Queen Anne Stewart 1702-1714 First sovereign of Great Britain Act of Union in 1707- England and Scotland join to create a single kingdom. Anne was the last Stuart monarch.
Bill of Rights Main provisions: The King could not suspend the operation of laws. The King could not interfere with the ordinary course of justice. No taxes levied or standard army maintained in peacetime without Parliament’s consent. Freedom of speech in Parliament. Sessions of Parliament would be held frequently. Subjects had the right of bail, petition, and freedom from excessive fines and cruel and unusual punishment. The monarch must be a Protestant. Freedom from arbitrary arrest. Censorship of the press was dropped. Religious toleration.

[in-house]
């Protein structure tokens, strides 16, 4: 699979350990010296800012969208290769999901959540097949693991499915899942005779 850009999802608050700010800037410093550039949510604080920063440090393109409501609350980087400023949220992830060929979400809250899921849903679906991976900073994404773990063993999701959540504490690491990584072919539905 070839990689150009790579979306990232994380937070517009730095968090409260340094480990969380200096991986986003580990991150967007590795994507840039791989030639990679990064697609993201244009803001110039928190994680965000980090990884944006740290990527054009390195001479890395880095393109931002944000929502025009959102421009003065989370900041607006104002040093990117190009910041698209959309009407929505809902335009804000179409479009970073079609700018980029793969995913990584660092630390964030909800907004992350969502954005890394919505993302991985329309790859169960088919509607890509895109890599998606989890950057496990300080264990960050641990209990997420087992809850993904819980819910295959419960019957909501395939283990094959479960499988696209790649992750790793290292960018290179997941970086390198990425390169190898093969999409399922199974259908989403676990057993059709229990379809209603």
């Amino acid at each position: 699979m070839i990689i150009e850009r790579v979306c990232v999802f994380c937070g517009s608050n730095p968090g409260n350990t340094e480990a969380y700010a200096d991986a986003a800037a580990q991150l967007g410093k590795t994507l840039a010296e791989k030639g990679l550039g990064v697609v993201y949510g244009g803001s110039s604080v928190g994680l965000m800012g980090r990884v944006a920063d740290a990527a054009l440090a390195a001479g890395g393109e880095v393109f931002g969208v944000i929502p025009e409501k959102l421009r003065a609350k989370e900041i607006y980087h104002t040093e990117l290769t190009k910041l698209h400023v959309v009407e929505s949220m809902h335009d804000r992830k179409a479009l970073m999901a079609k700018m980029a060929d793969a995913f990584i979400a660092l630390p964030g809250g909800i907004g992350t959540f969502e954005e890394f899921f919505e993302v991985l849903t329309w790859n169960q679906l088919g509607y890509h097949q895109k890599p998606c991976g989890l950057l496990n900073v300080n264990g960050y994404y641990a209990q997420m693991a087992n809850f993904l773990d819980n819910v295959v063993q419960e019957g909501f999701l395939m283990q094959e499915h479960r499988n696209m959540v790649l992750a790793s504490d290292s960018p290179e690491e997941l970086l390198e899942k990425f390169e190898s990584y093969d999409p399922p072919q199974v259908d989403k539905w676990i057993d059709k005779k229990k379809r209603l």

Tudors work With Parliament p154 (1) A Century of Revolution Begins p155 (2) The Stuarts issue a challenge p155 (3) Parliament Responds p155 (4) The Long parliament begins p155 (5) Fighting a Civil War Cavaliers and Roundheads p156 (6) A King is Executed p157 (7) Cromwell and the Commonwealth Challenging the Commonwealth p158 (8) Puritans: A Sobering Influence p158 (9) The Commonwealth Ends p158 (10) From Restoration to Glorious Revolution Charles II p159 (11) James II Is Forced to Flee p159 (12) The English Bill of Rights p159 (13) A Limited Monarchy p160 (14) Constitutional Government Evolves Political Parties Emerge p160 (15) The Cabinet System p160 (16) The Prime Minister Leads the Cabinet p160-1 (17) A Society Ruled by the Few p161 (18)
Stuart site: http://cookit.e2bn.org/historycookbook/33-340-Life-in- stuarts.html